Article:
Why Was The Time Traveler's Wife Canceled After One Season?

HBO's series "The Time Traveler's Wife" has been canceled after one season, according to Variety. The six-episode show starred "Game of Thrones" actor Rose Leslie and "Divergent" actor Theo James as a pair of star-crossed lovers who are kept apart by the same thing that bonds them — James' character's medical inability to stop time travelling.

The series was based on the 2003 novel by Audrey Niffenegger, and largely followed the same plot: librarian Henry (James) suffers from a rare genetic condition that forces him to involuntarily move through time, which both complicates and informs his emotional and romantic relationship with artist Clare (Leslie). The story brings up complex questions about the nature of time travel and free will when Henry meets Clare for the first time as an adult, then reintroduces himself to her as a child after moving back in time.

The series didn't exactly end on a conclusive note, but instead went out with a sixth episode that ended during Henry and Clare's wedding, with versions of the couple across multiple timelines clapping and singing along to a cover of "Get Me To the Church on Time." It's a much more upbeat ending than the book's, and clearly wasn't meant to be the last word from the series. Showrunner Moffat told TVLine he "had a plan" for a set number of seasons, saying that "There is enough juice in the book for more than just one [season]."

Alas, if you subscribe to the story's ideas of predeterminism, it seems a second season just wasn't meant to be. Though no official reason was given for the series' cancellation, an HBO spokesperson shared a statement on the show's premature end with Variety:

"Though HBO will not be moving forward with a second season of 'The Time Traveler's Wife,' it was our privilege to partner with master storytellers Steven Moffat and David Nutter. We are so grateful for their passion, hard work and care for adapting this beloved book. We also thank Theo and Rose, and the rest of our brilliant cast for their heartfelt performances, which completely captivated audiences."

The show had some shortcomings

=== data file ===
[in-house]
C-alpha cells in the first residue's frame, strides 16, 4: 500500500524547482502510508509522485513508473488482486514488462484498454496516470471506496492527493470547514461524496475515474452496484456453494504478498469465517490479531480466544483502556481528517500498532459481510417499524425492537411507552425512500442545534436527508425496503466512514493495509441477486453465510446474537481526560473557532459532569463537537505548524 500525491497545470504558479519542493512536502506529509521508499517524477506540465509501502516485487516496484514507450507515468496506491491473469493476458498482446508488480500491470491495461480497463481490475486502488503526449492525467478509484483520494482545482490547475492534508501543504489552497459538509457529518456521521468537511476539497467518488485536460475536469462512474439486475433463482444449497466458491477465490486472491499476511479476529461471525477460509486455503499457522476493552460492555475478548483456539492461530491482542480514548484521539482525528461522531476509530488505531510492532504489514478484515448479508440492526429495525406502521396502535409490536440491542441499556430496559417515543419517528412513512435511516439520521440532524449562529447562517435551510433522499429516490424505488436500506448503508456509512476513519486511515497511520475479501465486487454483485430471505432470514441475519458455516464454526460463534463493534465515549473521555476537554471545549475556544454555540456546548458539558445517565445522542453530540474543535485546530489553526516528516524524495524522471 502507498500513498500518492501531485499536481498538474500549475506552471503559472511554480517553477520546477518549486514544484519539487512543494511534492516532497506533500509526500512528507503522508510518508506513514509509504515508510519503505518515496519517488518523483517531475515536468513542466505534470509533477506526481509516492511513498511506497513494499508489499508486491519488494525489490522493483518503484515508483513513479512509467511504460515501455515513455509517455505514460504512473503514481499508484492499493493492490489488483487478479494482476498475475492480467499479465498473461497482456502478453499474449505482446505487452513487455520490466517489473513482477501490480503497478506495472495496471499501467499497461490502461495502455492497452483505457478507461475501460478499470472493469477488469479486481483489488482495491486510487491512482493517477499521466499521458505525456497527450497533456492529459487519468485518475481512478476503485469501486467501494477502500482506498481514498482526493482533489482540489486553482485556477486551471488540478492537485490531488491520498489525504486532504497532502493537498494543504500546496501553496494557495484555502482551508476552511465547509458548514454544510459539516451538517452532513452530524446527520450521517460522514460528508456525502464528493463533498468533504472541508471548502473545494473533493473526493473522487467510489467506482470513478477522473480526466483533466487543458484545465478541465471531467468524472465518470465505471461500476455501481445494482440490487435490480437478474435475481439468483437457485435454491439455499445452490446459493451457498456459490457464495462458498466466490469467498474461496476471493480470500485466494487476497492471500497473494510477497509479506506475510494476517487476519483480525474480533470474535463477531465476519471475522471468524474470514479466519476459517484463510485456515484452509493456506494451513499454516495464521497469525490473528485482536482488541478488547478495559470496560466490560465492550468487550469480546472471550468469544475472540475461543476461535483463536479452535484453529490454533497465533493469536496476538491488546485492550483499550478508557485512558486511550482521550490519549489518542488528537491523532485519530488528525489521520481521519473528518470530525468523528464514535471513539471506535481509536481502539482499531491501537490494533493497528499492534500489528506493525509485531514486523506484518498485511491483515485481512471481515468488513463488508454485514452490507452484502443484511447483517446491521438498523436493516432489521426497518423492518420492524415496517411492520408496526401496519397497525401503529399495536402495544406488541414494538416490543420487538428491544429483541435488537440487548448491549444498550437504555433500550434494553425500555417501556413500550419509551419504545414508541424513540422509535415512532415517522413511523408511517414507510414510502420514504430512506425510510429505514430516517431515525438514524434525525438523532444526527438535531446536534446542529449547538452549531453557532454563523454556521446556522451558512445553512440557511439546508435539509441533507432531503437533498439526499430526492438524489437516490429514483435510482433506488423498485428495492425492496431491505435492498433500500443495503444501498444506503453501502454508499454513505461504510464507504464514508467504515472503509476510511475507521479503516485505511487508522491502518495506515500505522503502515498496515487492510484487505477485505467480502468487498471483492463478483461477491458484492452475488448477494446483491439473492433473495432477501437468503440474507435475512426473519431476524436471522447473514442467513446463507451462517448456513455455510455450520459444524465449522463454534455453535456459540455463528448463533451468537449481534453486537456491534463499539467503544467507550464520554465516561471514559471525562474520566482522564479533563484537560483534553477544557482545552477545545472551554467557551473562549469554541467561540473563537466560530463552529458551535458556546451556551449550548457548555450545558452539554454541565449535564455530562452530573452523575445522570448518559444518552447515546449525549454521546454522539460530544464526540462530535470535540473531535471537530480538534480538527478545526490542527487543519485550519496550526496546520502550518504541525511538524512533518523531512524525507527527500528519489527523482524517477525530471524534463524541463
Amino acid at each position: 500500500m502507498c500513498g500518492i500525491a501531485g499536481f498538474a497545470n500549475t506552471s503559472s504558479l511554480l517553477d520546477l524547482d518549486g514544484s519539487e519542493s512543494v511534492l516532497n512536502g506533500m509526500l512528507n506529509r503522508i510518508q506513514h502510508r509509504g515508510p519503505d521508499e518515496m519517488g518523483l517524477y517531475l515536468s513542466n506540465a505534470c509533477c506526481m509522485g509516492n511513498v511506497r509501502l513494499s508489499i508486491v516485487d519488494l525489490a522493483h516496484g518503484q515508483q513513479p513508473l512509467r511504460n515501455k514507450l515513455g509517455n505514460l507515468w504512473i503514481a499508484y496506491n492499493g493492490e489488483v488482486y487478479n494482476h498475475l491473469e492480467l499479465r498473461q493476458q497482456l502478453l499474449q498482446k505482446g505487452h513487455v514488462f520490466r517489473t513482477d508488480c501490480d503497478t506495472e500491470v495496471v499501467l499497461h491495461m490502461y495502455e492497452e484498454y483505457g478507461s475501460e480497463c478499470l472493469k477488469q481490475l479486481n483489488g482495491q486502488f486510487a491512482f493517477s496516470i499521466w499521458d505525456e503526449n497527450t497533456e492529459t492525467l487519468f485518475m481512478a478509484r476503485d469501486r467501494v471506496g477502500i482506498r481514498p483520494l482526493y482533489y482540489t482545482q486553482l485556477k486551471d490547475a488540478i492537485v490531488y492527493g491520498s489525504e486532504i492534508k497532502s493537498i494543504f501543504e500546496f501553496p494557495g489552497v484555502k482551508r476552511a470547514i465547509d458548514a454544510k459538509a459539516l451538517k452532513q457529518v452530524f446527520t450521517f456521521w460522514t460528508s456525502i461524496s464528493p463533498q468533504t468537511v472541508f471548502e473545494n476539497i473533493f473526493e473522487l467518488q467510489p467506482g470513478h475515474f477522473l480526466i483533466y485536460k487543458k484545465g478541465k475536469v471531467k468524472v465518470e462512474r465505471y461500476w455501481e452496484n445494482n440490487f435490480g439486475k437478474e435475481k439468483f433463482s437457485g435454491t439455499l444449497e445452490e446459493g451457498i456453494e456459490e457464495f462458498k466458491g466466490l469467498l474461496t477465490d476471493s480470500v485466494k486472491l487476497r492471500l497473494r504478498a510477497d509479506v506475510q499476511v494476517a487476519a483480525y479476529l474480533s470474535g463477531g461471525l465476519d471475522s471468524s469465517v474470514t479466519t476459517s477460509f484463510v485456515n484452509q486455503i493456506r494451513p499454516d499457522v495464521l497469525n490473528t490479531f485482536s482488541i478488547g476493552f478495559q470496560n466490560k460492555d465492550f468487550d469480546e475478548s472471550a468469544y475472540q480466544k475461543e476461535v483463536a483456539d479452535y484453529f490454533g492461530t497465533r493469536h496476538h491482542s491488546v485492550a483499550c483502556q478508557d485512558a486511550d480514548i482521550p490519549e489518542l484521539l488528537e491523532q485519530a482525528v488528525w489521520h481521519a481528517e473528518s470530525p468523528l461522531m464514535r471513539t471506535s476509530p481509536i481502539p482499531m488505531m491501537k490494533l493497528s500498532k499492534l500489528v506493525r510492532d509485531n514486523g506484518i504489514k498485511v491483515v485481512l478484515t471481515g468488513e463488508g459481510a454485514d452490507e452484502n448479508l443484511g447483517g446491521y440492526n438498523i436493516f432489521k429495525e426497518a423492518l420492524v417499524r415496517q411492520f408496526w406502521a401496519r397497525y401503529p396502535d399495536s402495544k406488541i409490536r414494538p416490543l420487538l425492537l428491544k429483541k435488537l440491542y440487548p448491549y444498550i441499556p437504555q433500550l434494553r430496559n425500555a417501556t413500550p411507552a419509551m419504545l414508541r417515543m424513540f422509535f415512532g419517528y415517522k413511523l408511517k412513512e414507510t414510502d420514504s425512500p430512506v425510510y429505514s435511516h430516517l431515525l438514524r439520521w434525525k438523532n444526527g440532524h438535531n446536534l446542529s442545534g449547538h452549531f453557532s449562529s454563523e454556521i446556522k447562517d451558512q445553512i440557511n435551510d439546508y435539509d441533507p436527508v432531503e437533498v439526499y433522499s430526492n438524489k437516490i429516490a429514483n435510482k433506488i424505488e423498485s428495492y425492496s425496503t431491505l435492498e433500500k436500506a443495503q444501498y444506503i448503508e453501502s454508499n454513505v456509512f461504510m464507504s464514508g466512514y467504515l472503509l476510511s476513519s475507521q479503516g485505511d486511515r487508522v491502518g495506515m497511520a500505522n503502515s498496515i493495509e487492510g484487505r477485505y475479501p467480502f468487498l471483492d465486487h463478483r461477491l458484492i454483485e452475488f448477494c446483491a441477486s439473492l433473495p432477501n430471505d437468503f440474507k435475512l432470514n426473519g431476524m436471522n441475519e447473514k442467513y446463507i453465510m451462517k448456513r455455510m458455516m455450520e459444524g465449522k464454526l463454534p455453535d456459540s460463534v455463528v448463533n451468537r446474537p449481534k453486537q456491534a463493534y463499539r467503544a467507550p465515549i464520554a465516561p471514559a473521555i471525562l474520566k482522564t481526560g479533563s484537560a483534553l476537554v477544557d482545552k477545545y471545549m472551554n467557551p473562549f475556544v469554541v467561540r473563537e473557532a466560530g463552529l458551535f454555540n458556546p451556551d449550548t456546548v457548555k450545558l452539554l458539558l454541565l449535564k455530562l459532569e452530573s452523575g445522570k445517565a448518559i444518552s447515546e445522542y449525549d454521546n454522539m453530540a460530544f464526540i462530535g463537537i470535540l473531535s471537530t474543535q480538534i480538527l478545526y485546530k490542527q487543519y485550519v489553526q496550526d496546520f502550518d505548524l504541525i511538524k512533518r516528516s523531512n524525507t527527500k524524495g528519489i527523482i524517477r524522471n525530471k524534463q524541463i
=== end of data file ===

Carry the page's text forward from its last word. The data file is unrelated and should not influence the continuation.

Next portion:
The team behind "The Time Traveler's Wife" hasn't spoken up about factors that may have contributed to the series' early demise, but we can think of a few. The series earned a damning 38% on Rotten Tomatoes, meaning only about a third of critics gave it their stamp of approval. This may have led to some viewers choosing to opt out of the show in favor of other viewing options amidst a crowded streaming landscape.

/Film's own Shania Russell reviewed the show, saying it "never [gave] its characters or concepts the depth they deserve" and pointing out the troubling power imbalance between the two leads. She wasn't the only person to point out how discomfiting it can be to watch an adult Henry make moon eyes at a kid version of Clare, and molding her from childhood into the person she will become. While plenty of viewers pointed out that this is a questionable foundation for a love story, Moffat shot down the accusations that Henry seemed to be grooming Clare: in an interview with /Film's Danielle Ryan, he declared that "every version of Clare is in charge of Henry."

There's also the fact that this story has been told several times before: fans of Niffenegger's book already got a 2009 film with Eric Bana and Rachel McAdams, and Moffat pulled from the story for a 2006 "Doctor Who" episode titled "The Girl in the Fireplace." If fans of the HBO series do want more of this story, apparently they could get their wish, albeit in a different form. Apparently, the author of the original book is working on a sequel to "The Time Traveler's Wife," titled "The Other Husband."